While I've heard some say that for digital "underexposure can be good" I've never seen it demonstrated. I have a sneaky suspicion that these are held-over "conventions" from slide film shooting.
That being said, exposure in scenes with a high dynamic range can be a "juggling act". As has been mentioned, you want your brightest highlights that have "meaning" to be just pushing the edge, which often means that significant parts of your composition will be "underexposed".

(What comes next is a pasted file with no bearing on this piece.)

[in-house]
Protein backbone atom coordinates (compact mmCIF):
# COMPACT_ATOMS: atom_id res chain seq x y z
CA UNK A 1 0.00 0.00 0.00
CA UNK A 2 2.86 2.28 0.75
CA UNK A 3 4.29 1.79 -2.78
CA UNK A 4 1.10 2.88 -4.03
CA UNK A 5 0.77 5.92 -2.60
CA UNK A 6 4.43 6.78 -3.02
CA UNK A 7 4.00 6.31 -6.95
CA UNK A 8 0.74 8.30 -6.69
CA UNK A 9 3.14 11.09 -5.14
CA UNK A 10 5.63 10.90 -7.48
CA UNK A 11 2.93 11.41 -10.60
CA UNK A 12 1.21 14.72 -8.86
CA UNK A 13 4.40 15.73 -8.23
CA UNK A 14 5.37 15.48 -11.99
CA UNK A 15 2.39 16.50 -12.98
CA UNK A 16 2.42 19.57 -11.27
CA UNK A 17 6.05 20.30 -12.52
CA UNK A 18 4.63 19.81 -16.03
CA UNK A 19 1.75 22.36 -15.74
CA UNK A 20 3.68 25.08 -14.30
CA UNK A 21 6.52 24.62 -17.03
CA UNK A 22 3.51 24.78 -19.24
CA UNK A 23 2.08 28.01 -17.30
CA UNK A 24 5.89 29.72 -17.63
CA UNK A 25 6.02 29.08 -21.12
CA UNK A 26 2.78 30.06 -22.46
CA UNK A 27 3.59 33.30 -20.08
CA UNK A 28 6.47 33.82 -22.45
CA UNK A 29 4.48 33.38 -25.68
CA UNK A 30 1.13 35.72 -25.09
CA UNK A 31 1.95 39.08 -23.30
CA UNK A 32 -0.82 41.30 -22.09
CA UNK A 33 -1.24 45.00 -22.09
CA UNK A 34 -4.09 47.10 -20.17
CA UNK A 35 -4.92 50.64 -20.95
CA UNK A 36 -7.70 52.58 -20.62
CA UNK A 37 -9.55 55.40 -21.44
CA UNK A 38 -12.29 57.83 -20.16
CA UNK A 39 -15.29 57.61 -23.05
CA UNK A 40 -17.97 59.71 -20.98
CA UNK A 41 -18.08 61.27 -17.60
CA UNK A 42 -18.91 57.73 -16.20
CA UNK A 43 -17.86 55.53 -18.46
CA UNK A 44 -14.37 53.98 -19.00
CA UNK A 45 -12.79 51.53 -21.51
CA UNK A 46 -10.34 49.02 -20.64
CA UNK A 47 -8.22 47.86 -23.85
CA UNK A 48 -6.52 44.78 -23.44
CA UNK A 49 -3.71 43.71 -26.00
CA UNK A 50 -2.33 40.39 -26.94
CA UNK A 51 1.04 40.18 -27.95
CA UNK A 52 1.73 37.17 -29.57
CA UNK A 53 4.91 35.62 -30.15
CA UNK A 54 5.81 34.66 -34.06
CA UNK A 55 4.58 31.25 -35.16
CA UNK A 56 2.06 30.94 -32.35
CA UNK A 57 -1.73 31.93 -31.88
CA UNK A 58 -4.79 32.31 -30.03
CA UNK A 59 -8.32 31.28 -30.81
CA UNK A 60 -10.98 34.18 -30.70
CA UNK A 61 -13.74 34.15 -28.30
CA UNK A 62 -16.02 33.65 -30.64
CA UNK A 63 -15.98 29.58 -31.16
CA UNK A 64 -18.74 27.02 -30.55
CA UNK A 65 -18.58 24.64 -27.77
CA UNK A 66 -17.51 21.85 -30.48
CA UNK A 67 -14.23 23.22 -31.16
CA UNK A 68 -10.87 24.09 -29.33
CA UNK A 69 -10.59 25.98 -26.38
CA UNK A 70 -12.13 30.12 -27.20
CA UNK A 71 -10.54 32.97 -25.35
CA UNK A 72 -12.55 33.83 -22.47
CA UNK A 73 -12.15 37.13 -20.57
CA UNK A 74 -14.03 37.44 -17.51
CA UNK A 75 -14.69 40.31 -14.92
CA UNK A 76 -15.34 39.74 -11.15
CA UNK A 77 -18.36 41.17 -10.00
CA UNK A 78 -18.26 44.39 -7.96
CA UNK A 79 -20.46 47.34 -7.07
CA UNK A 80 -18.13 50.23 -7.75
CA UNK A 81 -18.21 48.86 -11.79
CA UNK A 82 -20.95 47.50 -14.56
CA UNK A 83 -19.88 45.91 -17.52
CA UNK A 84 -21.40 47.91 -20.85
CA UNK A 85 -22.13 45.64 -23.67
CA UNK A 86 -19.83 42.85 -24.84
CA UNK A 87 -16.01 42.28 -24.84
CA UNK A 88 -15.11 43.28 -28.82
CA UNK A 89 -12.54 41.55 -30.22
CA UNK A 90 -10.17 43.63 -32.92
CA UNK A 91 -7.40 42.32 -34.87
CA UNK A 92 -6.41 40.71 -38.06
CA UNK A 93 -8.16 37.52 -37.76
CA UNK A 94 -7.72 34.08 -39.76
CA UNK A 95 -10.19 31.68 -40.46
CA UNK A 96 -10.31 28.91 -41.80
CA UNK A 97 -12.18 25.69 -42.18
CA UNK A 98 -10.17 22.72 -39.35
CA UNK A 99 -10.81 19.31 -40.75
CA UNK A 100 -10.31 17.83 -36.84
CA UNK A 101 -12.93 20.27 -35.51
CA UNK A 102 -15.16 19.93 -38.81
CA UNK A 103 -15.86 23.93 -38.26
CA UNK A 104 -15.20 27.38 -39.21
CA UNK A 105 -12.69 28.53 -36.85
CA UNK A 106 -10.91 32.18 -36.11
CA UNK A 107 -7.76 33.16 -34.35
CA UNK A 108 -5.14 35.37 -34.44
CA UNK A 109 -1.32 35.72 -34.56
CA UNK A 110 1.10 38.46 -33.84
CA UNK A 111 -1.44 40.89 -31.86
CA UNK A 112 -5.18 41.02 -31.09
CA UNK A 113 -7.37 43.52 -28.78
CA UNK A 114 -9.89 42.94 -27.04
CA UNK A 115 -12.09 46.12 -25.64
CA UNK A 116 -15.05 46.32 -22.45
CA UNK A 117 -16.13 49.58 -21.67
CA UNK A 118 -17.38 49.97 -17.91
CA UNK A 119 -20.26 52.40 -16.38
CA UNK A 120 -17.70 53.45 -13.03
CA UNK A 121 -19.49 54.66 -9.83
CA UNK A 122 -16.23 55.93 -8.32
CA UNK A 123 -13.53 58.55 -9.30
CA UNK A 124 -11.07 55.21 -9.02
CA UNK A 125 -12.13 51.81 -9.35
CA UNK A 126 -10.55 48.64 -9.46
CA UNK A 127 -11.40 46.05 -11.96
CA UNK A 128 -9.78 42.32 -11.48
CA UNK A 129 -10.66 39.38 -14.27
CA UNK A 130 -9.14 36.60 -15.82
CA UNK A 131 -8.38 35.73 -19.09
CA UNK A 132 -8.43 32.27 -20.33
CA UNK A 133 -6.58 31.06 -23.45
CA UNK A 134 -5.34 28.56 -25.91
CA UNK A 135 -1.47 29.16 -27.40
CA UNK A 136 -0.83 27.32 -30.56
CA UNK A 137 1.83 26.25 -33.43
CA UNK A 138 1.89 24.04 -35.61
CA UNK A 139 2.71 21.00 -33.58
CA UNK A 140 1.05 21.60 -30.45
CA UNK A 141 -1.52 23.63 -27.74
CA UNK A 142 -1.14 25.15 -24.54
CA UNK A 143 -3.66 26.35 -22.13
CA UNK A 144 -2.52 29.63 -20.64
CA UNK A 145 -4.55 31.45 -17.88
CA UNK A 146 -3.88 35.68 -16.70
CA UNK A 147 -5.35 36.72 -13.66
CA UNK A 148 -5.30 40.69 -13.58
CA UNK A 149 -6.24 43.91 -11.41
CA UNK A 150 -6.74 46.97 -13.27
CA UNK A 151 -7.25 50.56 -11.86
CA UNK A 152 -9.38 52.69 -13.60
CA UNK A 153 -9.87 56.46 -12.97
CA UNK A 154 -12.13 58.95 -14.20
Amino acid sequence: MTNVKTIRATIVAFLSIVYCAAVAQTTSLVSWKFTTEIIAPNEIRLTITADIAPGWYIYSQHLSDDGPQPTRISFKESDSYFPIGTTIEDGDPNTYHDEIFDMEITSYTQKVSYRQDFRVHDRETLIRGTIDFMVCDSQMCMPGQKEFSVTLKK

While that is something we have to deal with, I don't consider it a "good thing", just a necessary thing.
But, that doesn't mean that it's good to "overexpose" -- if you let a subject get too bright, well, it gets messy 'cause you can't recover the highlight detail.
If a scene is questionable as to the dynamic range, Raw becomes a great asset. For me, because I shoot in such conditions most of the time, I just leave my camera set to shoot Raw, and never switch out of Raw. The times when I have the luxury of controlled lighting with no dynamic range challenges, well, I can still shoot Raw and just make quick jpeg conversions. But if I switch to jpeg shooting for those scenes and then forget/neglect to switch back, well, I'd regret it!